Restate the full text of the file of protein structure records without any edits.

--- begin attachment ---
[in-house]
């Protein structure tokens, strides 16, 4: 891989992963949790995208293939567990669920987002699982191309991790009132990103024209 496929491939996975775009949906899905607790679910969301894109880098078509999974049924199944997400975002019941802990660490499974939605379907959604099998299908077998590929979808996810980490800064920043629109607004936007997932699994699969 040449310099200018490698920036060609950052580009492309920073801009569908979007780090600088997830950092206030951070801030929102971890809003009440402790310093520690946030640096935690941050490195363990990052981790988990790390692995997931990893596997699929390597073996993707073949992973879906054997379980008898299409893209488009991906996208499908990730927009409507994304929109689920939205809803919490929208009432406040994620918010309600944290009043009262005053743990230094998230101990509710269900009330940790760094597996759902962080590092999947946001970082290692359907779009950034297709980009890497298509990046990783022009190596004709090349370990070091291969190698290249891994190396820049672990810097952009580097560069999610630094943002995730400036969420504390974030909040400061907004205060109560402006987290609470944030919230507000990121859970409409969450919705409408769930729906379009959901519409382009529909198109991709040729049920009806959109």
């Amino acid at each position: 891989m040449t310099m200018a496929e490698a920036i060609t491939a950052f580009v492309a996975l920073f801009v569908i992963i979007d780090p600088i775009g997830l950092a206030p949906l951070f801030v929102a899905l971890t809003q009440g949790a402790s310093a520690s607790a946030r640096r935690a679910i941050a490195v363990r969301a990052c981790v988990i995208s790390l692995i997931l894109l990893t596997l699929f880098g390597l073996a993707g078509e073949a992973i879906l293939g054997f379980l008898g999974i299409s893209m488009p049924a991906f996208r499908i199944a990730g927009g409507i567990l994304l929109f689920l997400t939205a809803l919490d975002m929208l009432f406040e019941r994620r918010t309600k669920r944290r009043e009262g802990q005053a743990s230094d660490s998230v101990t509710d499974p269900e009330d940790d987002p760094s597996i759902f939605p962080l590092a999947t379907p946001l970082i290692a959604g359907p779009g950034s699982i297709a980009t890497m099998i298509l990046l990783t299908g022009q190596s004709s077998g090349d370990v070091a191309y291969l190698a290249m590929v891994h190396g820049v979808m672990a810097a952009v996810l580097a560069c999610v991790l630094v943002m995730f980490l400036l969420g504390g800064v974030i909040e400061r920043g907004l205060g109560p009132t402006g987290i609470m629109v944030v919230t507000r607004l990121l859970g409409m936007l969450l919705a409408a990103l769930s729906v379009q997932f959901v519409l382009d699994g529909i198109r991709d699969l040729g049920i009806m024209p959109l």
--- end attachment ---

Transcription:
[in-house]
């Protein structure tokens, strides 16, 4: 891989992963949790995208293939567990669920987002699982191309991790009132990103024209 496929491939996975775009949906899905607790679910969301894109880098078509999974049924199944997400975002019941802990660490499974939605379907959604099998299908077998590929979808996810980490800064920043629109607004936007997932699994699969 040449310099200018490698920036060609950052580009492309920073801009569908979007780090600088997830950092206030951070801030929102971890809003009440402790310093520690946030640096935690941050490195363990990052981790988990790390692995997931990893596997699929390597073996993707073949992973879906054997379980008898299409893209488009991906996208499908990730927009409507994304929109689920939205809803919490929208009432406040994620918010309600944290009043009262005053743990230094998230101990509710269900009330940790760094597996759902962080590092999947946001970082290692359907779009950034297709980009890497298509990046990783022009190596004709090349370990070091291969190698290249891994190396820049672990810097952009580097560069999610630094943002995730400036969420504390974030909040400061907004205060109560402006987290609470944030919230507000990121859970409409969450919705409408769930729906379009959901519409382009529909198109991709040729049920009806959109």
């Amino acid at each position: 891989m040449t310099m200018a496929e490698a920036i060609t491939a950052f580009v492309a996975l920073f801009v569908i992963i979007d780090p600088i775009g997830l950092a206030p949906l951070f801030v929102a899905l971890t809003q009440g949790a402790s310093a520690s607790a946030r640096r935690a679910i941050a490195v363990r969301a990052c981790v988990i995208s790390l692995i997931l894109l990893t596997l699929f880098g390597l073996a993707g078509e073949a992973i879906l293939g054997f379980l008898g999974i299409s893209m488009p049924a991906f996208r499908i199944a990730g927009g409507i567990l994304l929109f689920l997400t939205a809803l919490d975002m929208l009432f406040e019941r994620r918010t309600k669920r944290r009043e009262g802990q005053a743990s230094d660490s998230v101990t509710d499974p269900e009330d940790d987002p760094s597996i759902f939605p962080l590092a999947t379907p946001l970082i290692a959604g359907p779009g950034s699982i297709a980009t890497m099998i298509l990046l990783t299908g022009q190596s004709s077998g090349d370990v070091a191309y291969l190698a290249m590929v891994h190396g820049v979808m672990a810097a952009v996810l580097a560069c999610v991790l630094v943002m995730f980490l400036l969420g504390g800064v974030i909040e400061r920043g907004l205060g109560p009132t402006g987290i609470m629109v944030v919230t507000r607004l990121l859970g409409m936007l969450l919705a409408a990103l769930s729906v379009q997932f959901v519409l382009d699994g529909i198109r991709d699969l040729g049920i009806m024209p959109l």